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The border state is hesitant to enact any fees that would discourage tourists from visiting in an already competitive market, especially given Maine’s recent tourism marketing push.
Maine’s two senators are joining other members of Congress in opposing border crossing fee along the northern and southwestern borders.
U.S. Sen. Susan Collins, a Republican, and independent Sen. Angus King, along with a bipartisan group of other senators, sent a letter Friday expressing their concerns about the Department of Homeland Security’s plan to study the feasibility of imposing a crossing fee along the borders.
The letter to Sens. Mary Landrieu and Dan Coats, the chairwoman and ranking member of the Senate Appropriations Subcommittee on Homeland Security, said that for many border community residents, “crossing the border is a way of life in order to access essential services, travel to their jobs, to shop and dine, to attend church, and to visit family and friends.”
The letter says a decrease in tourism resulting from the fees “would have a detrimental impact on these border communities and hinder current and future economic relationships between the U.S. and its neighbors.”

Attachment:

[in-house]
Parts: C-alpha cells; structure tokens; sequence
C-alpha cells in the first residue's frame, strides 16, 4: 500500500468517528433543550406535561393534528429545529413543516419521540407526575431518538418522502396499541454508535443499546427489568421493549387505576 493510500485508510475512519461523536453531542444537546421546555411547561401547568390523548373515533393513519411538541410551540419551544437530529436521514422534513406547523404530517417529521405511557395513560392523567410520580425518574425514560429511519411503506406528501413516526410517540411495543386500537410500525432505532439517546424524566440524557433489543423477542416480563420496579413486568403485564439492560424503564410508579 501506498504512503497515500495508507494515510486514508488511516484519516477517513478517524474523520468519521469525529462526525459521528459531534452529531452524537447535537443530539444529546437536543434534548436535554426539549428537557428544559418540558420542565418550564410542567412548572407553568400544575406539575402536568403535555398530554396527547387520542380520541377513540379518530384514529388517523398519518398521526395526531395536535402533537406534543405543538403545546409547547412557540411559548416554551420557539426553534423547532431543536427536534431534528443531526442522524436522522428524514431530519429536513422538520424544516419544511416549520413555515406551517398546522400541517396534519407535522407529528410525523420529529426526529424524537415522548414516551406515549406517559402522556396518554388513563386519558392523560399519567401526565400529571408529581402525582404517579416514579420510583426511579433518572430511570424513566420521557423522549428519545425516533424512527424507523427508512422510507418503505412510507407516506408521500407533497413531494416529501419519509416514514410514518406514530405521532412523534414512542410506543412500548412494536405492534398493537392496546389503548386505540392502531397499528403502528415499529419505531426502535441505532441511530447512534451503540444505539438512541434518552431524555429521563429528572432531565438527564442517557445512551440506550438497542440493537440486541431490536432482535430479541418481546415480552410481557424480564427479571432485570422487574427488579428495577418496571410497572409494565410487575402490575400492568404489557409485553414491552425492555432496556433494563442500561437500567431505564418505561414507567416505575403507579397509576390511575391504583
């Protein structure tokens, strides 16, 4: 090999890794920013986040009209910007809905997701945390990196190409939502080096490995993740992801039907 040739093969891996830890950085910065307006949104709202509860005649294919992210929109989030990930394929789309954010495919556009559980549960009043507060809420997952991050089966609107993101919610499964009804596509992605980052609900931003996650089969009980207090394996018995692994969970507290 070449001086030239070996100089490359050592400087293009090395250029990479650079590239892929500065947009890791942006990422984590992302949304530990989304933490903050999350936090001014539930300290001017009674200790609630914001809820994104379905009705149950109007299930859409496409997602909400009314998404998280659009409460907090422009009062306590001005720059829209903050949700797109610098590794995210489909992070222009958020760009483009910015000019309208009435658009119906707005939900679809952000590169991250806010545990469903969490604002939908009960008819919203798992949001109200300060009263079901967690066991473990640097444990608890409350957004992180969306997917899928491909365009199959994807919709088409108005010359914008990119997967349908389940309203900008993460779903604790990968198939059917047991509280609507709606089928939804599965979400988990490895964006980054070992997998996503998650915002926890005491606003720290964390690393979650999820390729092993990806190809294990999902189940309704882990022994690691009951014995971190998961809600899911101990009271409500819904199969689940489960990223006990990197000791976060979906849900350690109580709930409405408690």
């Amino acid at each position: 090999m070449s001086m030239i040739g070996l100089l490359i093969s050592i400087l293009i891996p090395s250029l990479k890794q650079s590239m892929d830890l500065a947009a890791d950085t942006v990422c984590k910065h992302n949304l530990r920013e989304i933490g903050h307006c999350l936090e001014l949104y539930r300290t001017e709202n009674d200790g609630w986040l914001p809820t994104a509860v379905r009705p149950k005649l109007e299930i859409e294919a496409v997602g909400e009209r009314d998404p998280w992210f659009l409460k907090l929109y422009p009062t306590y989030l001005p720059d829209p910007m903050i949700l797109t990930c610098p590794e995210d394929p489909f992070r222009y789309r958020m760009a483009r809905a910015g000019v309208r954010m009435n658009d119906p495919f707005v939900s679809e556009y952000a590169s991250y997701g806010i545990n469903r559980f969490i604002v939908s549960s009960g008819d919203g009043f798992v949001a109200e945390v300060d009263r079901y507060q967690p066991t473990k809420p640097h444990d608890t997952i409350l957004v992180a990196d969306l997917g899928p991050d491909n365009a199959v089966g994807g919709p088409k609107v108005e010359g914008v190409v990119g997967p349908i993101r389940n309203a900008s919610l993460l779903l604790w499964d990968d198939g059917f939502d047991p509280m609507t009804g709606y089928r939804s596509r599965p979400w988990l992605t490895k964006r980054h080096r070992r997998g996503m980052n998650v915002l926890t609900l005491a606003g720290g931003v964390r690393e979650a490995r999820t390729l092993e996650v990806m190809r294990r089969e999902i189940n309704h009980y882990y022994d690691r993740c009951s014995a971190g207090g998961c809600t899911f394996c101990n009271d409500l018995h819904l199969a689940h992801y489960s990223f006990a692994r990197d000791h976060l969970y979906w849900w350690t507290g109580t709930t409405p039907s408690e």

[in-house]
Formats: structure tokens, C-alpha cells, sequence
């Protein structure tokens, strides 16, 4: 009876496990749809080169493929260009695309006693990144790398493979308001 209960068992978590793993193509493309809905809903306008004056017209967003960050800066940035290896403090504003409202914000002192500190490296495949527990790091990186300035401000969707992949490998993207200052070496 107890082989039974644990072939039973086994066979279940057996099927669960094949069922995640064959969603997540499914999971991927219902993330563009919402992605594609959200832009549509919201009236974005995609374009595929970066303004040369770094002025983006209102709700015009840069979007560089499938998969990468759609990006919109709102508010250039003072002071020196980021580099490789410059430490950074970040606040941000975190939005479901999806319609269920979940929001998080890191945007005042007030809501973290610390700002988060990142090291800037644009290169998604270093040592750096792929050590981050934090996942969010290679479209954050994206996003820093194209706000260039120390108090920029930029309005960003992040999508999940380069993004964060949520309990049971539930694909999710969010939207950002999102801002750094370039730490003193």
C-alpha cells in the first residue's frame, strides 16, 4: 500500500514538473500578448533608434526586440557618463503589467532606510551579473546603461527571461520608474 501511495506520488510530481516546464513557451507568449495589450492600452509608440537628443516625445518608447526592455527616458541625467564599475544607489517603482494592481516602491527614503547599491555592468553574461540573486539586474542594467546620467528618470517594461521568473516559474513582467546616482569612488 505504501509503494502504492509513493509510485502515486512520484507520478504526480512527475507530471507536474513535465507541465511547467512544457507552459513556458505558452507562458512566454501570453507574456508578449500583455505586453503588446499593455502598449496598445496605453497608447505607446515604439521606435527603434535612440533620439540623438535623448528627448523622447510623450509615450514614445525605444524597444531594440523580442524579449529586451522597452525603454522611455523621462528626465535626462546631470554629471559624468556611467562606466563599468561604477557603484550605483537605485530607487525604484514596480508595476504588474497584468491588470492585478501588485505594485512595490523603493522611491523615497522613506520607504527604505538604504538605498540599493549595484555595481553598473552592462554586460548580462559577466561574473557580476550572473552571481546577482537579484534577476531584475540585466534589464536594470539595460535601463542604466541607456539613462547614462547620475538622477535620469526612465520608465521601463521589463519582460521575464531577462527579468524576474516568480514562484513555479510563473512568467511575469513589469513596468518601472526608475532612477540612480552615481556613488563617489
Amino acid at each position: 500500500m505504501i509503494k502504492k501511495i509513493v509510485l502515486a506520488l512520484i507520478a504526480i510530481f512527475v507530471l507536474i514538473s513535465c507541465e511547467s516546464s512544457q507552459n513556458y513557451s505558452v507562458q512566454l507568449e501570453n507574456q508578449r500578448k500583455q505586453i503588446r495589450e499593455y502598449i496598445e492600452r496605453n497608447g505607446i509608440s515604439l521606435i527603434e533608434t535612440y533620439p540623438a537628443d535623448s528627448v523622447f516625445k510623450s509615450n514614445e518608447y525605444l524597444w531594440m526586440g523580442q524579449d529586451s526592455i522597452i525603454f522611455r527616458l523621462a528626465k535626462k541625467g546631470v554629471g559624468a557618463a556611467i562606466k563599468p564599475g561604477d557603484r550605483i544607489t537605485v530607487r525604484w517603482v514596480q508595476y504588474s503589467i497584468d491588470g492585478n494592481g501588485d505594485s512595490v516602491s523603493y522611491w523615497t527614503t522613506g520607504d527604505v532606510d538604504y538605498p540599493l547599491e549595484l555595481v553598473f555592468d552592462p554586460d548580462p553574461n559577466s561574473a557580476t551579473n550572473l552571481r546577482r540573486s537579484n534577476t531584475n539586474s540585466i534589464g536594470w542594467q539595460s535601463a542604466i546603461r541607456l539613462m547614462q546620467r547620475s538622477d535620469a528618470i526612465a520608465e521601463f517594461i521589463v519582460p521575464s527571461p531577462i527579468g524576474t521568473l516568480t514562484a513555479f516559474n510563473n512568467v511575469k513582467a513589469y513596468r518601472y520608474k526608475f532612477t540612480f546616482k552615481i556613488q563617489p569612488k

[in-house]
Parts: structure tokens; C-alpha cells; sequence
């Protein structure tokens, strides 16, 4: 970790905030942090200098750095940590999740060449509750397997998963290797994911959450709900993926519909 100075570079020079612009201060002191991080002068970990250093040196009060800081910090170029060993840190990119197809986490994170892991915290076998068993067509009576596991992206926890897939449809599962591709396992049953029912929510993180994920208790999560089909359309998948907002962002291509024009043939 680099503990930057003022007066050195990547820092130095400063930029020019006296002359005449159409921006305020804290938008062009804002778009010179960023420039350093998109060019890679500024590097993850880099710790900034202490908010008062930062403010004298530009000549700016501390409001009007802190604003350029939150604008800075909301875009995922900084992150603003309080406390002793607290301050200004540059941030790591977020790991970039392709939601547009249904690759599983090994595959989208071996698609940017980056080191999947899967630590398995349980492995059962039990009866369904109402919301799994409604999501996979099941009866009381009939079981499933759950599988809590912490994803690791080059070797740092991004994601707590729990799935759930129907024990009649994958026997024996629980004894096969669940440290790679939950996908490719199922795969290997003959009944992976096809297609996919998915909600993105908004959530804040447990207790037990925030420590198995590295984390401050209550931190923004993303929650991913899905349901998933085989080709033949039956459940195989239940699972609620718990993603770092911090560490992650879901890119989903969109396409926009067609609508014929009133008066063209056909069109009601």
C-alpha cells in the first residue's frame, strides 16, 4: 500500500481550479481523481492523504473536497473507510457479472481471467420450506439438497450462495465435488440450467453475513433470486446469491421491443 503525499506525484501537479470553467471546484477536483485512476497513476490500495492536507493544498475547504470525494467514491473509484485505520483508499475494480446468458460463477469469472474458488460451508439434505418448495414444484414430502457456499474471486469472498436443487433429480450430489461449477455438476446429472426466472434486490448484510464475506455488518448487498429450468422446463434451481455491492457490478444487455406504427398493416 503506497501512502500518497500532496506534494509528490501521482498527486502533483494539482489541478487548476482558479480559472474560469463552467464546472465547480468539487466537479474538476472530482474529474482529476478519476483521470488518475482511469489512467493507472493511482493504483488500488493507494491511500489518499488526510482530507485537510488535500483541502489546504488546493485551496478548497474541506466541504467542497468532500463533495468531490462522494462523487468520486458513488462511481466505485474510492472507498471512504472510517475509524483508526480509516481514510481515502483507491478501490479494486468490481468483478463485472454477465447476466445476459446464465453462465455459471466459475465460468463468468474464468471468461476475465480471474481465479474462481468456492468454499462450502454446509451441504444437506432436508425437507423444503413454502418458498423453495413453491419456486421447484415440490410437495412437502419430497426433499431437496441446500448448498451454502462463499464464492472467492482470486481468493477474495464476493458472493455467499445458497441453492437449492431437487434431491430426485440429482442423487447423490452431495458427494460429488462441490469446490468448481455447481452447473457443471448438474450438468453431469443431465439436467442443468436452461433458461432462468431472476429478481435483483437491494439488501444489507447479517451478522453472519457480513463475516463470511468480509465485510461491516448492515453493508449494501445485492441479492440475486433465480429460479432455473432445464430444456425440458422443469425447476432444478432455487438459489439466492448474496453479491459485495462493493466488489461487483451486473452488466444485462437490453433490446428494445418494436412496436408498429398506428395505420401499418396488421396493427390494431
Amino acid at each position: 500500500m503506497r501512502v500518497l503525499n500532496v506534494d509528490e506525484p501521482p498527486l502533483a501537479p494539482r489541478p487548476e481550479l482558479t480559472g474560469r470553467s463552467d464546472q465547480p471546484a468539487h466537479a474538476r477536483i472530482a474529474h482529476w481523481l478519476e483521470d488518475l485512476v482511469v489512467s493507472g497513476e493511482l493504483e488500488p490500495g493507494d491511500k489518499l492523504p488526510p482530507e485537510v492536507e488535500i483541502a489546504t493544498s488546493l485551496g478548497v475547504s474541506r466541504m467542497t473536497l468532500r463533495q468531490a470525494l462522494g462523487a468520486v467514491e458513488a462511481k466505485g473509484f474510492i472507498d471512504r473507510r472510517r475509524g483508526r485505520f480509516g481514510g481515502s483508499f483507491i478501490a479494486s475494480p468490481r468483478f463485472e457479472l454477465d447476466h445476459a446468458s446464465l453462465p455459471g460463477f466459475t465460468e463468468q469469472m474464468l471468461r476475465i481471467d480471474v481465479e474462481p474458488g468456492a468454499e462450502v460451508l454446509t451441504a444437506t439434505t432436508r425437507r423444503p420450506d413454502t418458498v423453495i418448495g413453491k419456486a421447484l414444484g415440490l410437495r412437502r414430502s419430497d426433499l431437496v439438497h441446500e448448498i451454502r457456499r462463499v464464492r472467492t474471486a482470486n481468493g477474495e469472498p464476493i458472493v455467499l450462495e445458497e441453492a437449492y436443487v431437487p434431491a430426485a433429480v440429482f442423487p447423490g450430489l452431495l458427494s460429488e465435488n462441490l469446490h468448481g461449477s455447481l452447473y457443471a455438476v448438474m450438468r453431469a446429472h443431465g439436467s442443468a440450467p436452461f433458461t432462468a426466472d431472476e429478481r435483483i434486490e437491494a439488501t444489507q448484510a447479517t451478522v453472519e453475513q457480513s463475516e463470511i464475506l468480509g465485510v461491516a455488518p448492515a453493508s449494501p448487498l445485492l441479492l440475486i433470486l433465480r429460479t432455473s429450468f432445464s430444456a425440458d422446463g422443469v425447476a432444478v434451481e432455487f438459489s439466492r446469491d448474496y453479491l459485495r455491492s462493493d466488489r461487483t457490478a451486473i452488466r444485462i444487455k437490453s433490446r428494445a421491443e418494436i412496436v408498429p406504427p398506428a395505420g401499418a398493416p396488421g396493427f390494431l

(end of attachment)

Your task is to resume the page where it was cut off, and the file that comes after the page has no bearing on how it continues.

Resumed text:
Opposition has been registered in other border states to the fees, which are proposed as a way to offset the costs of providing border protections.
Rep. Peter Welch, D-Vt., circulated a letter to Homeland Security Secretary Janet Napolitano that called the fees “the absolute last thing we should be doing to grow our economy” and said, “It would be a waste of government resources to even study the flawed idea.”
On April, 29, Republican Rep. Kevin Cramer of North Dakota signed a letter along with 18 other members of Congress asking Napolitano to reject the plan for fees, which are in the department’s 2014 budget.
Cramer, who is co-chairman of the Northern Border Caucus and a member of the Travel and Tourism Caucus in the U.S. House, estimated his state welcomes more than 1 million visitors from Canada each year. The state also offers Canadians a refund of state sales taxes they pay on certain items.
“We’re trying to attract travelers with our tax policy in North Dakota, and now the federal government is looking at doing just the opposite,” Cramer said.
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